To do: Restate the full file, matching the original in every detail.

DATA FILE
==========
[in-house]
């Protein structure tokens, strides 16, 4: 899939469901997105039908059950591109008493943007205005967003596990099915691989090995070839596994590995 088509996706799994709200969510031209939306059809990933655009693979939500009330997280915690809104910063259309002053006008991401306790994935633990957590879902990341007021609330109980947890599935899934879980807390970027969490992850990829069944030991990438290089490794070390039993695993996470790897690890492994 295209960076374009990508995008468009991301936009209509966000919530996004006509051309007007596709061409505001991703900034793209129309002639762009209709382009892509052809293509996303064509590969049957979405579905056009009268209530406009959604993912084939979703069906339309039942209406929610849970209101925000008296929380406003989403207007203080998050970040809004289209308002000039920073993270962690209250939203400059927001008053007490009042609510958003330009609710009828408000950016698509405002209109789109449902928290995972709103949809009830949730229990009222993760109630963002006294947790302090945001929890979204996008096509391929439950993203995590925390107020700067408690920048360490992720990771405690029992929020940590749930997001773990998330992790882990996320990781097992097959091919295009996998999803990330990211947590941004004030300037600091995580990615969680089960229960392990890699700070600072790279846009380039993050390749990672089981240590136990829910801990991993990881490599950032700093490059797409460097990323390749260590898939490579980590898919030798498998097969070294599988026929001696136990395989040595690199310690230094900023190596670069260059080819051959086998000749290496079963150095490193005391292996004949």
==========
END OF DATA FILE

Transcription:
[in-house]
């Protein structure tokens, strides 16, 4: 899939469901997105039908059950591109008493943007205005967003596990099915691989090995070839596994590995 088509996706799994709200969510031209939306059809990933655009693979939500009330997280915690809104910063259309002053006008991401306790994935633990957590879902990341007021609330109980947890599935899934879980807390970027969490992850990829069944030991990438290089490794070390039993695993996470790897690890492994 295209960076374009990508995008468009991301936009209509966000919530996004006509051309007007596709061409505001991703900034793209129309002639762009209709382009892509052809293509996303064509590969049957979405579905056009009268209530406009959604993912084939979703069906339309039942209406929610849970209101925000008296929380406003989403207007203080998050970040809004289209308002000039920073993270962690209250939203400059927001008053007490009042609510958003330009609710009828408000950016698509405002209109789109449902928290995972709103949809009830949730229990009222993760109630963002006294947790302090945001929890979204996008096509391929439950993203995590925390107020700067408690920048360490992720990771405690029992929020940590749930997001773990998330992790882990996320990781097992097959091919295009996998999803990330990211947590941004004030300037600091995580990615969680089960229960392990890699700070600072790279846009380039993050390749990672089981240590136990829910801990991993990881490599950032700093490059797409460097990323390749260590898939490579980590898919030798498998097969070294599988026929001696136990395989040595690199310690230094900023190596670069260059080819051959086998000749290496079963150095490193005391292996004949």